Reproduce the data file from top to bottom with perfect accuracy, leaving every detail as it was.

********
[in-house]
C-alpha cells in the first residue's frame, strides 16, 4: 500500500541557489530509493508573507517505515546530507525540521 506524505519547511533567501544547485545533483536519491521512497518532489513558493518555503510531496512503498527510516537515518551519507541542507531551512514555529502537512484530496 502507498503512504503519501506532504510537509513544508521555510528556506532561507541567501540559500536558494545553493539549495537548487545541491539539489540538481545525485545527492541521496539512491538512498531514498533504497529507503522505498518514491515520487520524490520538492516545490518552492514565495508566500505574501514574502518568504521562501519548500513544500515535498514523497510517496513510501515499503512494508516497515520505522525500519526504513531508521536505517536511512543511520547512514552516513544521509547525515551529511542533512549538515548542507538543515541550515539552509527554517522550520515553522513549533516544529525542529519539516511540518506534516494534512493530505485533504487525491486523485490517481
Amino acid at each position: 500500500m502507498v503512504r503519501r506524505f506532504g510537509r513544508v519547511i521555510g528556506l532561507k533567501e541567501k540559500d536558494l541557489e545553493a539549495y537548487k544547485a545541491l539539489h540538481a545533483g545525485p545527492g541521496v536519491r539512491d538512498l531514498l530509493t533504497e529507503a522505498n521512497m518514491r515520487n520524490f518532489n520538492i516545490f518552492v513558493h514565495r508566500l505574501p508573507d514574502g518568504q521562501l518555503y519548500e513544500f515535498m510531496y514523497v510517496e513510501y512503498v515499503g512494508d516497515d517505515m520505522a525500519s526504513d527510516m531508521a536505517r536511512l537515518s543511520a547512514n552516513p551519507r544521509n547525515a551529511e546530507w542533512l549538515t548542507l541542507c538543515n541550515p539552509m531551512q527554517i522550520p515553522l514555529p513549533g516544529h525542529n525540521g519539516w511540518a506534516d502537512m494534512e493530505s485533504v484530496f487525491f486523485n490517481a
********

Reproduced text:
[in-house]
C-alpha cells in the first residue's frame, strides 16, 4: 500500500541557489530509493508573507517505515546530507525540521 506524505519547511533567501544547485545533483536519491521512497518532489513558493518555503510531496512503498527510516537515518551519507541542507531551512514555529502537512484530496 502507498503512504503519501506532504510537509513544508521555510528556506532561507541567501540559500536558494545553493539549495537548487545541491539539489540538481545525485545527492541521496539512491538512498531514498533504497529507503522505498518514491515520487520524490520538492516545490518552492514565495508566500505574501514574502518568504521562501519548500513544500515535498514523497510517496513510501515499503512494508516497515520505522525500519526504513531508521536505517536511512543511520547512514552516513544521509547525515551529511542533512549538515548542507538543515541550515539552509527554517522550520515553522513549533516544529525542529519539516511540518506534516494534512493530505485533504487525491486523485490517481
Amino acid at each position: 500500500m502507498v503512504r503519501r506524505f506532504g510537509r513544508v519547511i521555510g528556506l532561507k533567501e541567501k540559500d536558494l541557489e545553493a539549495y537548487k544547485a545541491l539539489h540538481a545533483g545525485p545527492g541521496v536519491r539512491d538512498l531514498l530509493t533504497e529507503a522505498n521512497m518514491r515520487n520524490f518532489n520538492i516545490f518552492v513558493h514565495r508566500l505574501p508573507d514574502g518568504q521562501l518555503y519548500e513544500f515535498m510531496y514523497v510517496e513510501y512503498v515499503g512494508d516497515d517505515m520505522a525500519s526504513d527510516m531508521a536505517r536511512l537515518s543511520a547512514n552516513p551519507r544521509n547525515a551529511e546530507w542533512l549538515t548542507l541542507c538543515n541550515p539552509m531551512q527554517i522550520p515553522l514555529p513549533g516544529h525542529n525540521g519539516w511540518a506534516d502537512m494534512e493530505s485533504v484530496f487525491f486523485n490517481a